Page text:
Those words terrify entrepreneurs. You get one chance to make a first impression.

    And fear of failure often ruins that. Overconfidence is equally harmful though.

    And one way or another, most startups screw this up. It isn’t easy. It isn’t hard either though.

    Short, sweet and to the point. That is what you should be aiming for.

    “I help startups grow, scale and find funding.”

    … that is okay. It gets the point across. But it isn’t quite specific enough. You need to do better.

    Who is your target customer?



    Identify them. There are NO mass market products or problems. Trying to please everyone pleases no one.

    You NEED an initial base of target customers or you won’t succeed.

    For me, I advise and invest in early stage tech startups… But every company is kind of a startup. Heck, Gmail was in beta mode for years.

    So when does a startup stop being a startup and start being a company? Is Airbnb a startup? Google? Uber…

    You need to be specific. You need to be something for someone or you are just nothing for everyone.

    Find your niche and fill it. Become a badass in that space, then and only then can your company think of expanding to serve a larger market.

    How you help is important too

    Con artists overpromise. Entrepreneurs do the same. In essence we are all salesmen.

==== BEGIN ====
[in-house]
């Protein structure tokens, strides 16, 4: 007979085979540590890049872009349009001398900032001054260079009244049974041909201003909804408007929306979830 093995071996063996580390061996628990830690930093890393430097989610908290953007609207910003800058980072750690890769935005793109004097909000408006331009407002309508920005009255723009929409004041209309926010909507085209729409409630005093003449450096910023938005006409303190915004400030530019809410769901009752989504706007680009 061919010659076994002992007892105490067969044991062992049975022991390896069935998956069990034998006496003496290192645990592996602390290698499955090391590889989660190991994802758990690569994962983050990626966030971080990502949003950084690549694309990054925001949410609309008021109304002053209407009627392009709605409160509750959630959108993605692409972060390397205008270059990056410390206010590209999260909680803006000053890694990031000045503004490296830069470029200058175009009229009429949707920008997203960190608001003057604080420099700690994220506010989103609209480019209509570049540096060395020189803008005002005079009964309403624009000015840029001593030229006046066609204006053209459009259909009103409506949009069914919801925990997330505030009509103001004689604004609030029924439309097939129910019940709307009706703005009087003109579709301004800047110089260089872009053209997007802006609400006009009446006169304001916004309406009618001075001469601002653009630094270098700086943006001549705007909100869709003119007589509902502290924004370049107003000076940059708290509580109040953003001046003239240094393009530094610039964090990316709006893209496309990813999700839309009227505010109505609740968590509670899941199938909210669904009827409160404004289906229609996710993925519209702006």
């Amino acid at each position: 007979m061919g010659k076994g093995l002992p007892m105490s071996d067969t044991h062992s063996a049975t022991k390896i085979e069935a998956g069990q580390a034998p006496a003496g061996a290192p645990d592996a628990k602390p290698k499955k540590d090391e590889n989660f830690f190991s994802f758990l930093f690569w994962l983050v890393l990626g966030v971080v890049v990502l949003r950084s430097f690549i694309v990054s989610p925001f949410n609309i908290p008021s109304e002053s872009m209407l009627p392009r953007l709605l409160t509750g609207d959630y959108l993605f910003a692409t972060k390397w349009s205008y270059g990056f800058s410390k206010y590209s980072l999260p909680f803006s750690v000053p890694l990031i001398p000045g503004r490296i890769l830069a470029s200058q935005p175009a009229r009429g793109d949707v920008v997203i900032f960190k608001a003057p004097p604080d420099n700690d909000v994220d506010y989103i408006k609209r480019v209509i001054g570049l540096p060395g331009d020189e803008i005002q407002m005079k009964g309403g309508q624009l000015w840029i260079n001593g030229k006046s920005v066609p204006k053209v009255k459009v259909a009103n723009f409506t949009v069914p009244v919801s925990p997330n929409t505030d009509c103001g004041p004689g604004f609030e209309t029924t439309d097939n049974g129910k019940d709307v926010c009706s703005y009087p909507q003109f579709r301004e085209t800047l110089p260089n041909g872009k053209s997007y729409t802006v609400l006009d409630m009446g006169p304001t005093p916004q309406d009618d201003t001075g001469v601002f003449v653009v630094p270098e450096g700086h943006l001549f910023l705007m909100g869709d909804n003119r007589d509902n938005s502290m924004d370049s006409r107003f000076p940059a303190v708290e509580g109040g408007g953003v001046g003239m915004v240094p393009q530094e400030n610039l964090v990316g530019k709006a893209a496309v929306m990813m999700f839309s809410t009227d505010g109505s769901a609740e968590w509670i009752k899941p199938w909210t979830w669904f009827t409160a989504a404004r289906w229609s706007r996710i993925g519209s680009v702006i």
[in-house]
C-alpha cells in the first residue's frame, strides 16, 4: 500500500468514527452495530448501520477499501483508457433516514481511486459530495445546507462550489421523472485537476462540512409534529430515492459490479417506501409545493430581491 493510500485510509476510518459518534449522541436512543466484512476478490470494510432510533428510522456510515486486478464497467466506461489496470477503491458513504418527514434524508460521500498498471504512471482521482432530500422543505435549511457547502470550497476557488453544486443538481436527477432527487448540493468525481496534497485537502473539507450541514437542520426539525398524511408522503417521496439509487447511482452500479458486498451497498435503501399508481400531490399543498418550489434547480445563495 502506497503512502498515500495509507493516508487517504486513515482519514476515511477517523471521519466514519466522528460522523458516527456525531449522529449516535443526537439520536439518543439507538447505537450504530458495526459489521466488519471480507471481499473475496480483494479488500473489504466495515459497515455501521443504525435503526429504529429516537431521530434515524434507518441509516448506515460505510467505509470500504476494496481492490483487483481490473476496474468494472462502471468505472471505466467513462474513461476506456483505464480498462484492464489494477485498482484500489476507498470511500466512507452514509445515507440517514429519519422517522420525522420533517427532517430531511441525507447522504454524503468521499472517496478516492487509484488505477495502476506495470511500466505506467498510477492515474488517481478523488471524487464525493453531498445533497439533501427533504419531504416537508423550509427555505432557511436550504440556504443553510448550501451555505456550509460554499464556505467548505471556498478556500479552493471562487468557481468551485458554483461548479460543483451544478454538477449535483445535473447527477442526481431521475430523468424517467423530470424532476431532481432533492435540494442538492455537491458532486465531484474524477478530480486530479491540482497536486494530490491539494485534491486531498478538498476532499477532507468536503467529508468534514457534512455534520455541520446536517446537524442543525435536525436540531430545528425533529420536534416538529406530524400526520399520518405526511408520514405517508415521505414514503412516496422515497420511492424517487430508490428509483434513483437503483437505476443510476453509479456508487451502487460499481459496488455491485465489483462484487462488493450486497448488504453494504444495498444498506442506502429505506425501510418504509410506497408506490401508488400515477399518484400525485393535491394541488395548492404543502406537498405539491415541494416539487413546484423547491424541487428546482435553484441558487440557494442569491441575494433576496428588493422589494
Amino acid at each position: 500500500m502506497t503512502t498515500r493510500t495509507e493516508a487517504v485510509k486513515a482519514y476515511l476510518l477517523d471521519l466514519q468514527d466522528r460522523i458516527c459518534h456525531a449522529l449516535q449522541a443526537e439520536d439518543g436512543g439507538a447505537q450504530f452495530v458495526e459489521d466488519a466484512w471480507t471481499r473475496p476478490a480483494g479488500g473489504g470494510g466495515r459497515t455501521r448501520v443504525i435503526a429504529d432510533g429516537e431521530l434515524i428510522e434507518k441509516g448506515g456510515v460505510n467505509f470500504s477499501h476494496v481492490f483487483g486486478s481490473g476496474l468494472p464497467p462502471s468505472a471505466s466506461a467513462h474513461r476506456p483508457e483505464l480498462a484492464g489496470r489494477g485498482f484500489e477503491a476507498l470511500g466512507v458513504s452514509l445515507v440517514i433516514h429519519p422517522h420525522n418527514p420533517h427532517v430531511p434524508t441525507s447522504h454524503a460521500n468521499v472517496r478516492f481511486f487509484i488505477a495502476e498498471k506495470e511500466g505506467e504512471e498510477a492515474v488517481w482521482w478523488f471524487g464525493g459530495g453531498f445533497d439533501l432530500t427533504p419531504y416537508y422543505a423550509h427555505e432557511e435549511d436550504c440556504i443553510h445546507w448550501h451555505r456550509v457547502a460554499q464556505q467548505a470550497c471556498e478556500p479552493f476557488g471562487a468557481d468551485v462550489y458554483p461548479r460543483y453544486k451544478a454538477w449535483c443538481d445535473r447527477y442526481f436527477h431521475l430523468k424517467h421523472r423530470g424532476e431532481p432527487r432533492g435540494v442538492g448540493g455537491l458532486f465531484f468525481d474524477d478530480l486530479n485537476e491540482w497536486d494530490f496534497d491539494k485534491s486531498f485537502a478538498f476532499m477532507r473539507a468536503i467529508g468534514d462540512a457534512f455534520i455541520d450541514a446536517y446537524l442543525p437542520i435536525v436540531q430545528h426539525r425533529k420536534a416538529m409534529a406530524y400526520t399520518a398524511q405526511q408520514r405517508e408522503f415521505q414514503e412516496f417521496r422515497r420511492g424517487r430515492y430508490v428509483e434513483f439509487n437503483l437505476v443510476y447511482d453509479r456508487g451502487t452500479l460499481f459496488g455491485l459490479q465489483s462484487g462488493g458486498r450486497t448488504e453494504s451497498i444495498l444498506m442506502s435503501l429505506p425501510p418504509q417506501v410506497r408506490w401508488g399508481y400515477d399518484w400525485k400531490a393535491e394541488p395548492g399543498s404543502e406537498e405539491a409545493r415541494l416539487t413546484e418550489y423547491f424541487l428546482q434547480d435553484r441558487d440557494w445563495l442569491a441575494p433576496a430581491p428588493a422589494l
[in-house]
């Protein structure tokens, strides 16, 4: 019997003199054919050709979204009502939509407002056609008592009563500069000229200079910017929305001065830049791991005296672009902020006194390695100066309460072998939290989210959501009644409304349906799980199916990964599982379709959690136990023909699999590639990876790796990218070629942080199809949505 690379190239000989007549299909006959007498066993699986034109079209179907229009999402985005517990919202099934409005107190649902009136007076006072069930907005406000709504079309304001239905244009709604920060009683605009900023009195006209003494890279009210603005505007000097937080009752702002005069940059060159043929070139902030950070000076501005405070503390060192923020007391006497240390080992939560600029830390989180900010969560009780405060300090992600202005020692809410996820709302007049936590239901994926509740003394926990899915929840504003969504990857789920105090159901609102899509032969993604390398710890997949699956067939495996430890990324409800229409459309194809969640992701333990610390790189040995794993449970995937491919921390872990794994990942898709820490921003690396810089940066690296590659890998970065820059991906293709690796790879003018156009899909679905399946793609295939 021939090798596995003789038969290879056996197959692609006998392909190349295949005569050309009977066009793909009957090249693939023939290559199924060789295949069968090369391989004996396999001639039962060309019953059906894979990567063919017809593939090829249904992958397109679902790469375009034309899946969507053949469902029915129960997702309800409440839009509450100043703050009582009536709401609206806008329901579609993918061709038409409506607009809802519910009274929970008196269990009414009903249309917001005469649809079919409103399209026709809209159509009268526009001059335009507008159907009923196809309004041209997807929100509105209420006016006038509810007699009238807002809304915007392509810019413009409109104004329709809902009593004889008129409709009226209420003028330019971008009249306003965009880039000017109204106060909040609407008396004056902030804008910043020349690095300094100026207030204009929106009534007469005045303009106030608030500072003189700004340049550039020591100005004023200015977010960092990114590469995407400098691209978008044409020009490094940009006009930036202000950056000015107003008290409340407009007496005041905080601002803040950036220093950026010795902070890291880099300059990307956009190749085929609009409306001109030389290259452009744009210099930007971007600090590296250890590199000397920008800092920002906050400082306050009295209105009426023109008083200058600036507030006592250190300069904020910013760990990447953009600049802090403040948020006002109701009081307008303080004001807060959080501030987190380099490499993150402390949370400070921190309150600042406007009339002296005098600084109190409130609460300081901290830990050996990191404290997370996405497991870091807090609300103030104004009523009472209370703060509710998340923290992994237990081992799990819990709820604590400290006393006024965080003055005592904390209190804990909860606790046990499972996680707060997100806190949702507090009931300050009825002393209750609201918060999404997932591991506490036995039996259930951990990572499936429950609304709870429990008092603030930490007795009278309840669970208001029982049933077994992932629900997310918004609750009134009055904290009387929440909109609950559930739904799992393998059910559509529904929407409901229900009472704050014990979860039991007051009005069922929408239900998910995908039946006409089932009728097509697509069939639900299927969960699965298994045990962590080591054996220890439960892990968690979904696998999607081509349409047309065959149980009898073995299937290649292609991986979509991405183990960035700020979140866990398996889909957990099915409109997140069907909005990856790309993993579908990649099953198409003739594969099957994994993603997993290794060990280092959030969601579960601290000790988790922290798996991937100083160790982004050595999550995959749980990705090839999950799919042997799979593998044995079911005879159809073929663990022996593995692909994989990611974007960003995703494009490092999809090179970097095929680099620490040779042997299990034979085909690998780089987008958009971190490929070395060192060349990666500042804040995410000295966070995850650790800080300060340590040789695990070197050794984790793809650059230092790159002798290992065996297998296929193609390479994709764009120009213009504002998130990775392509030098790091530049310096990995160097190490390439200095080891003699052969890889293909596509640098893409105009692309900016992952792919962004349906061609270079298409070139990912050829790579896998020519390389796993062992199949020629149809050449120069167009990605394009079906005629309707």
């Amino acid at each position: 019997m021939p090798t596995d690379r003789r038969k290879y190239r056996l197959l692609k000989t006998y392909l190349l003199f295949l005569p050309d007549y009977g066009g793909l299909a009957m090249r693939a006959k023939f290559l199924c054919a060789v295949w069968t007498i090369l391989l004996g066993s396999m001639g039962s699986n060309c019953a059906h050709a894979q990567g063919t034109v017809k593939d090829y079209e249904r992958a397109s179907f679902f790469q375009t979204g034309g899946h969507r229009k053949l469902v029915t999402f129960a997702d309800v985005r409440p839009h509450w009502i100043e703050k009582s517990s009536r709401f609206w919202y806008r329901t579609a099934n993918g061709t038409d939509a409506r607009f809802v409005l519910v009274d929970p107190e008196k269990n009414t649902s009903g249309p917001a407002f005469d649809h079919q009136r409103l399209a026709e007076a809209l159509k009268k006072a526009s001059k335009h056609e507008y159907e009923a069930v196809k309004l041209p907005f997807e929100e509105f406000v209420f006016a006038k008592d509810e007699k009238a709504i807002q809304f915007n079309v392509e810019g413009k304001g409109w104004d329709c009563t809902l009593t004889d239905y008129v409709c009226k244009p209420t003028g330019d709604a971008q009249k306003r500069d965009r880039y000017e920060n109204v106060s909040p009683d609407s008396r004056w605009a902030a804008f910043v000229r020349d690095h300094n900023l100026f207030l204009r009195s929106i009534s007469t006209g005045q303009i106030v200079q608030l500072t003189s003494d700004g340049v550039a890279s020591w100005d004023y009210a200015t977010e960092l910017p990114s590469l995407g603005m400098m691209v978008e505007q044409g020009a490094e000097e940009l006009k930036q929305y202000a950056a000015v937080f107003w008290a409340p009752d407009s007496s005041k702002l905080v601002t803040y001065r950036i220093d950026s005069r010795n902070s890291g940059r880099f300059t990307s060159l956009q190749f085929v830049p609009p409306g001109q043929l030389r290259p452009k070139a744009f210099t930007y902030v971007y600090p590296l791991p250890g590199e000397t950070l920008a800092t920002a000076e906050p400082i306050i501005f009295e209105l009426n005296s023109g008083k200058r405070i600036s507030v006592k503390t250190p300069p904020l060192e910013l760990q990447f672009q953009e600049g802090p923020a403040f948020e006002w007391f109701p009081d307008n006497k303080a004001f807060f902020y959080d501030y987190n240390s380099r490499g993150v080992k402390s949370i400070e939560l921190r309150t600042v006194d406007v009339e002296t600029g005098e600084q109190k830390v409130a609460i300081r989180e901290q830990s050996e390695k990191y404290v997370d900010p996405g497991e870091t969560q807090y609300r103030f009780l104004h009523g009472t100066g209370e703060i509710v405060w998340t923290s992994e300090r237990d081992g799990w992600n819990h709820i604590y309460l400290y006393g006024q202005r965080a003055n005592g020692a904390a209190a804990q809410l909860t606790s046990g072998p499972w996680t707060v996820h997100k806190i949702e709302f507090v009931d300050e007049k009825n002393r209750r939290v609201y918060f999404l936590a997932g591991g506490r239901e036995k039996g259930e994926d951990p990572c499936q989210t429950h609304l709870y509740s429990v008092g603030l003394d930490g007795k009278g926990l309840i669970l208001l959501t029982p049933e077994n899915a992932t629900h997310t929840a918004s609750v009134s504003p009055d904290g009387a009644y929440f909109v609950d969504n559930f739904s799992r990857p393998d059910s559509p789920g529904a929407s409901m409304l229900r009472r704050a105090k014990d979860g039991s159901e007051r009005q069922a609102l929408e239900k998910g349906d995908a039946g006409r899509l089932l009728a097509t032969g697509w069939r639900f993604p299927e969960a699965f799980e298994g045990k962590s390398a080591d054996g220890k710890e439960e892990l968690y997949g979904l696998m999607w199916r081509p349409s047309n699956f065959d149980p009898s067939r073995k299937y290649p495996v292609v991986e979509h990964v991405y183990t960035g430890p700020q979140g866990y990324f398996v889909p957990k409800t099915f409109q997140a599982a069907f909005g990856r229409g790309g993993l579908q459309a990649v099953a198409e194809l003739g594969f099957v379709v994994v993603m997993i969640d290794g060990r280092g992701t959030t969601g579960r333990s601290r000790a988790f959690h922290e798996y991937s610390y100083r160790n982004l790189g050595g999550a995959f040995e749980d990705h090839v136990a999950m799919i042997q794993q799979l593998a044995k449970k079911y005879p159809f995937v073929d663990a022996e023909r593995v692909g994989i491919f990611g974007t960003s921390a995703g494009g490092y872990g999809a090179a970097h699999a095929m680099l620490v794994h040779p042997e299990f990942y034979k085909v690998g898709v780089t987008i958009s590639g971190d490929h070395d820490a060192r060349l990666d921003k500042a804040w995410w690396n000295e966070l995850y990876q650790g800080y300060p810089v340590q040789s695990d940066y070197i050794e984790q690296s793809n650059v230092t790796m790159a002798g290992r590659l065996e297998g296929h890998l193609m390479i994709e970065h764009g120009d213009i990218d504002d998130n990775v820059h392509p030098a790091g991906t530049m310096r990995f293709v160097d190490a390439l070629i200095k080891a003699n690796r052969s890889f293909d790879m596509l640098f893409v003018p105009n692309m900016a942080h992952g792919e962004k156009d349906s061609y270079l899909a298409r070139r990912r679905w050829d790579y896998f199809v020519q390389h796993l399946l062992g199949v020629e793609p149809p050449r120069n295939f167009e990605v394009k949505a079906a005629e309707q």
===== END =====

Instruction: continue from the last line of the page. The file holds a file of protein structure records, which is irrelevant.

But to sell, you can’t smell like b******t. Bold claims better be backed up by something cause these days investors won’t fall for anything.

    An idea and fancy pitch deck won’t get you funded. This isn’t the 90s. A catchy idea needs a clear business model and strong team to back it up.



    How do I help startups? How do you help your customers?

    That is the question every startup MUST answer in their pitch. The devil is really in the details. You could take 10 minutes to explain your company, or you could take 10 seconds.

    Attention spans being what they are, you need to hammer home fast. You have 10 seconds to grab my attention, 30 seconds to wow me… What is your plan?

    Source: MindfulMooves

    Elevator Pitch Examples:

    Slack — We help businesses and organizations communicate with a simple chat interface.

    Uber — We help individuals get from A to Z with a simple ride sharing app.

    Amazon — We help people buy and sell things online.

    Facebook — We help individuals stay connected and share experiences online.

    It can be that simple. We help X achieve Y.

    That is the formula to start any pitch. It grabs your attention and instantly explains your business. It isn’t overly detailed but it covers the basics, who and how.

    Your pitch should change depending on your audience.

    What about Why?

    Why you are building this business is often key. Why determines whether investors and employees get on board.

    And fyi, to make a lot of money isn’t a good reason. It does not drive emotions, only dollars. And WHY is what drives you.